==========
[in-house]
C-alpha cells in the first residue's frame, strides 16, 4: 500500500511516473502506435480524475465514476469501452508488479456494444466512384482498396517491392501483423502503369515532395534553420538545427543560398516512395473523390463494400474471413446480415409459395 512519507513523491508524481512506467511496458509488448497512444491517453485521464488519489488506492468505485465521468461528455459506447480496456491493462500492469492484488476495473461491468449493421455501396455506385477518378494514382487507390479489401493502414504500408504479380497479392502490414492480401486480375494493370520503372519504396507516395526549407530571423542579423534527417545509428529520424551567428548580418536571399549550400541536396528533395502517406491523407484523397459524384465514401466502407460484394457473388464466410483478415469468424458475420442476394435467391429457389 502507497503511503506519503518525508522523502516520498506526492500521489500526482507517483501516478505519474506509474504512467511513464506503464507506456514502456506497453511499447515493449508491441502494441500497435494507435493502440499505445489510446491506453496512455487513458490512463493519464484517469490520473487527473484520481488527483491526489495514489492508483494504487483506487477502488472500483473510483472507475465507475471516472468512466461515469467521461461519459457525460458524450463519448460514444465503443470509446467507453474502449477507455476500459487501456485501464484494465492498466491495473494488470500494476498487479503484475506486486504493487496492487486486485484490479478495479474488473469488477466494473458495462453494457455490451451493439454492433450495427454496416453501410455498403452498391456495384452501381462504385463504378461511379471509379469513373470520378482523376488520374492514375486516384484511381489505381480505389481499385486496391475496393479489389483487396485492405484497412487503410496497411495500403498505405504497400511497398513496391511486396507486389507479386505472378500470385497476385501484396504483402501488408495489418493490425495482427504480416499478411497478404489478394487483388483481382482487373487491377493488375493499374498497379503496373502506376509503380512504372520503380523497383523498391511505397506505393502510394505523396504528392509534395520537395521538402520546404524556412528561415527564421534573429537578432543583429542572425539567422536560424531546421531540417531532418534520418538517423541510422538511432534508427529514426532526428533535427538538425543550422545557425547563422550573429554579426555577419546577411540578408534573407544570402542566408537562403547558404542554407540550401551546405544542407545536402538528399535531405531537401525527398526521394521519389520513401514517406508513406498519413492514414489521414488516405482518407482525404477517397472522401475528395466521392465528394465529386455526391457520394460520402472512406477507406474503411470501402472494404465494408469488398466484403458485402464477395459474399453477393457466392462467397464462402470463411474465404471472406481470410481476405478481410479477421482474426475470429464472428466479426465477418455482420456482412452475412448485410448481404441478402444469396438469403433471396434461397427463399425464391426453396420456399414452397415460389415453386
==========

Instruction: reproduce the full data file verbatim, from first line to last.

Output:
[in-house]
C-alpha cells in the first residue's frame, strides 16, 4: 500500500511516473502506435480524475465514476469501452508488479456494444466512384482498396517491392501483423502503369515532395534553420538545427543560398516512395473523390463494400474471413446480415409459395 512519507513523491508524481512506467511496458509488448497512444491517453485521464488519489488506492468505485465521468461528455459506447480496456491493462500492469492484488476495473461491468449493421455501396455506385477518378494514382487507390479489401493502414504500408504479380497479392502490414492480401486480375494493370520503372519504396507516395526549407530571423542579423534527417545509428529520424551567428548580418536571399549550400541536396528533395502517406491523407484523397459524384465514401466502407460484394457473388464466410483478415469468424458475420442476394435467391429457389 502507497503511503506519503518525508522523502516520498506526492500521489500526482507517483501516478505519474506509474504512467511513464506503464507506456514502456506497453511499447515493449508491441502494441500497435494507435493502440499505445489510446491506453496512455487513458490512463493519464484517469490520473487527473484520481488527483491526489495514489492508483494504487483506487477502488472500483473510483472507475465507475471516472468512466461515469467521461461519459457525460458524450463519448460514444465503443470509446467507453474502449477507455476500459487501456485501464484494465492498466491495473494488470500494476498487479503484475506486486504493487496492487486486485484490479478495479474488473469488477466494473458495462453494457455490451451493439454492433450495427454496416453501410455498403452498391456495384452501381462504385463504378461511379471509379469513373470520378482523376488520374492514375486516384484511381489505381480505389481499385486496391475496393479489389483487396485492405484497412487503410496497411495500403498505405504497400511497398513496391511486396507486389507479386505472378500470385497476385501484396504483402501488408495489418493490425495482427504480416499478411497478404489478394487483388483481382482487373487491377493488375493499374498497379503496373502506376509503380512504372520503380523497383523498391511505397506505393502510394505523396504528392509534395520537395521538402520546404524556412528561415527564421534573429537578432543583429542572425539567422536560424531546421531540417531532418534520418538517423541510422538511432534508427529514426532526428533535427538538425543550422545557425547563422550573429554579426555577419546577411540578408534573407544570402542566408537562403547558404542554407540550401551546405544542407545536402538528399535531405531537401525527398526521394521519389520513401514517406508513406498519413492514414489521414488516405482518407482525404477517397472522401475528395466521392465528394465529386455526391457520394460520402472512406477507406474503411470501402472494404465494408469488398466484403458485402464477395459474399453477393457466392462467397464462402470463411474465404471472406481470410481476405478481410479477421482474426475470429464472428466479426465477418455482420456482412452475412448485410448481404441478402444469396438469403433471396434461397427463399425464391426453396420456399414452397415460389415453386